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ACL Surgery in Dogs

You've likely heard of human athletes suffering from a torn ACL. Due to their anatomy, dogs can also suffer from a similar—often quite painful—knee injury. Today, our Argyle vets explain what happens when a dog tears their "ACL" and why for dogs with a torn ACL, surgery is often the recommended treatment. 

The ACL in Humans & The CCL in Dogs

In people, the anterior cruciate ligament (ACL) is a thin connective tissue in the middle of our knees.

In dogs, this connective tissue is called the cranial cruciate ligament (CCL) and it connects your pet's tibia (bone below the knee) to their femur (bone above the knee). So, although there are differences, the cranial cruciate ligament (CCL) could be considered your dog's ACL.

That said, one main difference between a person's ACL and your pup's CCL is that for dog's this ligament is load-bearing because their knee is always bent when they are standing. 

Differences Between ACL Injuries in People and CCL Injuries in Dogs

ACL injuries in people are very common in athletes such as basketball and soccer players. These injuries tend to occur in humans due to an acute trauma resulting from a sudden movement such as a jump or change of direction.

In dogs, CCL injuries can be considered partial tears or complete tears. Partial tears occur gradually as the ligament becomes progressively worn down with activity. Complete tears happen when a dog makes a sudden movement or lands a jump incorrectly. Complete tears are often the result of partial tears that have not received any treatment. 

Signs That Your Dog May Have an ACL Injury

The most common signs of a CCL injury in dogs include:

  • Stiffness (typically most noticeable after rest, following exercise).
  • Difficulty rising and jumping.
  • Hind leg lameness and limping.

Continued activity on a mildly injured leg will cause the injury to worsen and symptoms to become more pronounced.

If your dog is suffering from a single torn CCL you may notice that they begin favoring the non-injured leg during activity. This often leads to the injury of the second knee. Approximately 30-50% of dogs with a single CCL injury will tear their other CCL within a few years. 

Treatment For ACL Injuries in Dogs

If your dog has been diagnosed with a cruciate injury, there are a number of treatment options available from knee braces to surgery. When determining the best treatment for your pup's injury, your veterinarian will take your dog's age, size, and weight into consideration as well as your pup's lifestyle and energy level.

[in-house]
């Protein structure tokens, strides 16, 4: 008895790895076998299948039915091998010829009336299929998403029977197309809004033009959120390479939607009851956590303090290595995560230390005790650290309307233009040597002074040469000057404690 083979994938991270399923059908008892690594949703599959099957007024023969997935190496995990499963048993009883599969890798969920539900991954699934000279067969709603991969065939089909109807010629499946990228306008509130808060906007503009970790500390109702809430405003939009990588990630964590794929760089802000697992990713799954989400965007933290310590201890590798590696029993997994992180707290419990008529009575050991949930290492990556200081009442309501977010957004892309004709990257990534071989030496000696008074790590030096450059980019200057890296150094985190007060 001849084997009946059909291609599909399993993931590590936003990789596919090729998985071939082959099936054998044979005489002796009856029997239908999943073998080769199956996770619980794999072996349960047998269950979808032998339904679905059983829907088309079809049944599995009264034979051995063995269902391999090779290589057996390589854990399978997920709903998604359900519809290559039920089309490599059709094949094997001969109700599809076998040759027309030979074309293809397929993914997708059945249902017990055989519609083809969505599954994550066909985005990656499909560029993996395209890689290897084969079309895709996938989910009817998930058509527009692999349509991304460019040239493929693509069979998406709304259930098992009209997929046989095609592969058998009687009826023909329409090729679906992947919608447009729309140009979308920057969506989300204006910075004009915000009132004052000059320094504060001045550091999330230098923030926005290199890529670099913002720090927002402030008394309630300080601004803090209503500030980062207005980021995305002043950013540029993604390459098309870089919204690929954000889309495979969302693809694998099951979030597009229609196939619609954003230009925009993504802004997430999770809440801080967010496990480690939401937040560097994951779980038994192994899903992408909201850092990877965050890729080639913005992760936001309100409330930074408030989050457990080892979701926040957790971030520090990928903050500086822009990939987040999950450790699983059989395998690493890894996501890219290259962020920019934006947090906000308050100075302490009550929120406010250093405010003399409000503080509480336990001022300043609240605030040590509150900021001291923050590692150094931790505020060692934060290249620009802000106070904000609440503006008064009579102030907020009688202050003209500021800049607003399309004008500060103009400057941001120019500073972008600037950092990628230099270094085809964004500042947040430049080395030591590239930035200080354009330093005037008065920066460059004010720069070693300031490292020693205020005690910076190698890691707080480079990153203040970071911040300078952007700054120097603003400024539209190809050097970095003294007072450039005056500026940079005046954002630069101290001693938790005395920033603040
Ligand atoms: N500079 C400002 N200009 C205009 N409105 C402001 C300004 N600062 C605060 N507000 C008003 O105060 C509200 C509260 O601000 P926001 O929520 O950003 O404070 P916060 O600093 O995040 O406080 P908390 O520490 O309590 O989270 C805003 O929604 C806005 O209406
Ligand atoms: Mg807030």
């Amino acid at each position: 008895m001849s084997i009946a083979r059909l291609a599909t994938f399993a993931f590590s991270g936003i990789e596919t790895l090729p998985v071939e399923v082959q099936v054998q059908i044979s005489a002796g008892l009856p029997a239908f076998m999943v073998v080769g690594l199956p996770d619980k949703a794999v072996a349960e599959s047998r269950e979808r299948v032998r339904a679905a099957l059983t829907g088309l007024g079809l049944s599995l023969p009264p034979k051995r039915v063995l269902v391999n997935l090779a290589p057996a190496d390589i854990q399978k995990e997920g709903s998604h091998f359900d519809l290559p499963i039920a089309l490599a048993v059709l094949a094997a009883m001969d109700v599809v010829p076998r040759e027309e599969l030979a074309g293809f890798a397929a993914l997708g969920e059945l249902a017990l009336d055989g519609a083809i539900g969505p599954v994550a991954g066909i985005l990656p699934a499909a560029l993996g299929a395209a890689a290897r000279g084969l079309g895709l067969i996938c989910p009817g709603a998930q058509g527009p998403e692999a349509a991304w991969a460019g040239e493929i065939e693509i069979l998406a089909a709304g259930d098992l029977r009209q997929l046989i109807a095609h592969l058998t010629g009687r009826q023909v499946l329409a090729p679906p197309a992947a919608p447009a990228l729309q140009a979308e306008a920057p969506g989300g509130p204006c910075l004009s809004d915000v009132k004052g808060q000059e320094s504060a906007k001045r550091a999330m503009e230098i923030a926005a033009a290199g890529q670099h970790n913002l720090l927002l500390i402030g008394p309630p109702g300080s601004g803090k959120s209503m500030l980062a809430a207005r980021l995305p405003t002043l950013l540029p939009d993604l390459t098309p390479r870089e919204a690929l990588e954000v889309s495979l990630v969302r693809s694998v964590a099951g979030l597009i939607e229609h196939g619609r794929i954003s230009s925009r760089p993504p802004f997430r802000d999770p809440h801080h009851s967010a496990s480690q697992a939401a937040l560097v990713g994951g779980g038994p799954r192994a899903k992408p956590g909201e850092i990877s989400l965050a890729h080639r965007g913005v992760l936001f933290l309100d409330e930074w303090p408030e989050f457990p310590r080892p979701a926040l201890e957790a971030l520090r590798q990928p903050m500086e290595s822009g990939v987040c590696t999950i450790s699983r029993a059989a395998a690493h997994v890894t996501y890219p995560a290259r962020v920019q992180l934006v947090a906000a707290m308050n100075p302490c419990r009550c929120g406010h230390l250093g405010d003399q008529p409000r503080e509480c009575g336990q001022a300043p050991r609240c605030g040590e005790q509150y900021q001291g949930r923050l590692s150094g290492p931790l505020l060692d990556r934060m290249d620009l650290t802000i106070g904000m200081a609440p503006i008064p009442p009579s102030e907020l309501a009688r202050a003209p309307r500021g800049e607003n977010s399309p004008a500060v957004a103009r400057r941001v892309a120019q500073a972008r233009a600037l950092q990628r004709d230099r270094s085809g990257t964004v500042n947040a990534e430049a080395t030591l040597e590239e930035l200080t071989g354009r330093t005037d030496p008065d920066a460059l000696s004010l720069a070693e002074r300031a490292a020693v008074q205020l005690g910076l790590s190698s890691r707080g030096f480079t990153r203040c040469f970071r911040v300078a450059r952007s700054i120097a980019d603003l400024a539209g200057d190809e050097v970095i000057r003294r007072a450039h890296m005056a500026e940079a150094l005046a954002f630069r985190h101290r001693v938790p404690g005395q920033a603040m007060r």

Types of Treatments & ACL Surgery For Dogs

Treatment options for dogs depend on many factors including the size and weight of the dog and the severity of the injury. Often surgery is required to stabilize the knee joint, restore mobility, and prevent further injury. Your vet will be able to recommend the best treatment option for your dog's situation. Some treatment options are:

Knee Brace

  • Treating a CCL injury with a knee brace is a non-surgical option that may help to stabilize the knee joint in some dogs. The support provided by a knee brace gives the ligament time to scar over and repair itself. Treating CCL injuries through the use of a knee brace may be successful in some dogs when combined with restricted activity. Non-surgical options tend to work better for smaller dogs who do not have as much weight resting on the injured leg. 

Extracapsular Repair - Lateral Suture

  • This surgery involves replacing the torn cruciate ligament with an artificial ligament on the outside of the joint. This ACL surgery for dogs is typically recommended for small to medium-sized breeds weighing less than 50lbs. 

Tibial Plateau Leveling Osteotomy - TPLO

  • TPLO is a popular and very successful orthopedic surgery that works to eliminate the need for the cranial cruciate ligament (CCL) by cutting and flattening the tibial plateau, then stabilizing it in a new position with a plate and screws.

Tibial Tuberosity Advancement - TTA

  • TTA surgery also eliminates the need for the CCL ligament by cutting the top of the tibia, moving it forward, and then stabilizing it in its new position with a stainless steel metal plate.

Recovery from ACL Surgery

Whichever treatment you choose for your dog, recovery from an ACL injury is a long process. Complete recovery usually takes about 6 months and it's important to not push your dog during their recovery process. Your dog will require ample amounts of rest and physical therapy may be recommended to help them heal. 

To avoid re-injury following surgery be sure to follow your vet's instructions closely and attend regular follow-up appointments so that your vet can monitor your pup's recovery.

Note: The advice provided in this post is intended for informational purposes and does not constitute medical advice regarding pets. For an accurate diagnosis of your pet's condition, please make an appointment with your vet.

Do you think that your dog may have injured their ACL? Contact Argyle Veterinary Hospital today to book an examination for your canine companion and get them back on their feet. 

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Contact (940) 464-3231